2. It does not matter that your neighbors are mowing "in secret and without letting us know it." That you are here asking about it shows the mowing so "visible" that you know what is going on.

For more information

Whether your neighbors can claim your land depends on how Virginia courts have interpreted the law. Luckily for you, several Virginia lawyers have gone online to explain those details. These two, (one in the Washington Post), give nice overviews, while this guy, says mowing alone probably won't do it. This guy says, "Virginia courts don’t make adverse possession easy," but he's a NYer, through and through, so who knows whether he knows what he's talking about?

Of course, none of this is a substitute for talking to a Virginia lawyer with experience in adverse possession.

  • Thanks the thing about those articles is that it sounds to me like they're just mowing land at the border. They're not asserting the entire land belongs to them but a portion. I guess I never heard of an entire land being given up, and I think such a claim would be harder, if not impossible.
    – Dan
    Aug 11, 2020 at 16:20
  • @Dan You are welcome -- this was much more fun than my usual Tuesday morning crossword! As far as how much land they will get, I think you are getting ahead of yourself. Before worrying about that, I'd say you should figure out whether they will get any land. To do that, you need to ask if they meet all five of the requirements. If they don't then it's pointless to worry about how much land they could get if they could get land.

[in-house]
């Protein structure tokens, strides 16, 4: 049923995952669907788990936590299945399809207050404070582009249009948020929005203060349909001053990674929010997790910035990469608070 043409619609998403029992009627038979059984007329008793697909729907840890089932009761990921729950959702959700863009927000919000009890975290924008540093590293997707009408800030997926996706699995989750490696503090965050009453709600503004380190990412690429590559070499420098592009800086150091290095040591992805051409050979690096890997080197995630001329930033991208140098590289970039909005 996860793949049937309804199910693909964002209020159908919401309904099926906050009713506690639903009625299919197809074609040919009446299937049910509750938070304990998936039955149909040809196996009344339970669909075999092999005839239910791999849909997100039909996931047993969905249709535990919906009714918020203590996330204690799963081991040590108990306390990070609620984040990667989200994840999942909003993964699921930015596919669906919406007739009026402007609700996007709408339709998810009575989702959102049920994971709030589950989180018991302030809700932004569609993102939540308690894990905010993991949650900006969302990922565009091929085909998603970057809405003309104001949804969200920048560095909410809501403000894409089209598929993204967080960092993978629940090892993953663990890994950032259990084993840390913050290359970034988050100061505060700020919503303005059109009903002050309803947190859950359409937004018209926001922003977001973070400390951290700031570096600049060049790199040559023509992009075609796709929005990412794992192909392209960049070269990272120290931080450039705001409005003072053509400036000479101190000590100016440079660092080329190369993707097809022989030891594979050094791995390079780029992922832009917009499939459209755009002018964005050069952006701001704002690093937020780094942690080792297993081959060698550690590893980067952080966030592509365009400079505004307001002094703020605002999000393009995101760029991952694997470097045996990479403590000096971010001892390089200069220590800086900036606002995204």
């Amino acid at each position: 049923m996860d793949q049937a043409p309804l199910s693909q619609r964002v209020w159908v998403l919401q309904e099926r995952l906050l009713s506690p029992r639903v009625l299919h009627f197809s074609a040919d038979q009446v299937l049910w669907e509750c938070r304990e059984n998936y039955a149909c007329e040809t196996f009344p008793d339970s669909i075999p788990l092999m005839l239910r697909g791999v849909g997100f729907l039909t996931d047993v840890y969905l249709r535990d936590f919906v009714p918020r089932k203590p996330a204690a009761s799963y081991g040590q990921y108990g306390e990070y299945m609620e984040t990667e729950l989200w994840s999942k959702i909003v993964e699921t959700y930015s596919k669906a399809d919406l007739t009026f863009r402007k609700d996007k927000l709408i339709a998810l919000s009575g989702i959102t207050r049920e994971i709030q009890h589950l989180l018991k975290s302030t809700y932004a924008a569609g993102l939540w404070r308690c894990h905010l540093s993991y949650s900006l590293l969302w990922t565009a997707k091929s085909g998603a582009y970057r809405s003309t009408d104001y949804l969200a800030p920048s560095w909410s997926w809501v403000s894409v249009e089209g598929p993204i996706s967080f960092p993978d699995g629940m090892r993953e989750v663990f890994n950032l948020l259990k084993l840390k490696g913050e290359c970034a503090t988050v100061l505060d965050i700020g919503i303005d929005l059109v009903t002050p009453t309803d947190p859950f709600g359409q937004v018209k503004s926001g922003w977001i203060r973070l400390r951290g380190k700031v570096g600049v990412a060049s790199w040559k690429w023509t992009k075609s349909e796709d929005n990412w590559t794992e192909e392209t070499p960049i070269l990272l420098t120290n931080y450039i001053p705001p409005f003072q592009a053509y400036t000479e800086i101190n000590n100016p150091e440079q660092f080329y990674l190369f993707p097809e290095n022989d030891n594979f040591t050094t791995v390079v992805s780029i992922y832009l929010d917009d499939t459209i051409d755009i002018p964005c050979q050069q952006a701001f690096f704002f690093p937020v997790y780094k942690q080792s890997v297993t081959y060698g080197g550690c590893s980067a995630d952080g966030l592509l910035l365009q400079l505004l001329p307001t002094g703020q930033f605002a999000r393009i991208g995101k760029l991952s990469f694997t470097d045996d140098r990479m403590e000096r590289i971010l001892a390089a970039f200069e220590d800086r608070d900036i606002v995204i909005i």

– Just a guy
    Aug 11, 2020 at 16:29
  • @Dan If you want to get a sense of what the Virginia courts are actually doing, the page for the Va SCt decision I linked has links for later cases that cite that case. If you click on those you can see how they are applying VA law.
    – Just a guy
    Aug 11, 2020 at 16:36
  • Also, isn't the supreme court case a case against people who make adverse possession claims? It's basically saying that they cannot make an adverse possession claim because they did not meet the criteria.
    – Dan
    Aug 11, 2020 at 16:39
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    You can also break "exclusive" and "continuous" by using the land for your own purposes, e.g. hold a family festival there and get pictures. Aug 12, 2020 at 3:39

In most states, permission is fatal to any AP claim, so you could avoid an AP claim by giving the individual permission to mow the lawn.

Put your permission in writing. Have it delivered to trespasser/neighbor. Have an impartial person witness the delivery, and indicate the witnessing on your copy of the permission letter. No one to help? Take a phone video of the conversation and delivery of the permission letter to create undeniable evidence. Put your copy of letter and video in digital format, save to cloud storage and a copy in your home fire-proof documents safe. Copy your mortgage documents, so if you sell someday, the new owner can benefit from the safety that permission letter and/or video offers.

If recipient rejects the letter, you now know they have a black-hearted intention. But even if they rip it up...you did your job. Permission given. Done.

One catch: You must give permission within/during the statutory period from where alleged possession started. States vary in number of years (10, 15, 20, etc.).

  • This doesn't really answer the question, which is how hard it would be to make an AP claim. It's also unclear how they would deliver such a letter to an unknown individual who mows the lawn in secret.
    – Ryan M
    Dec 2, 2020 at 4:56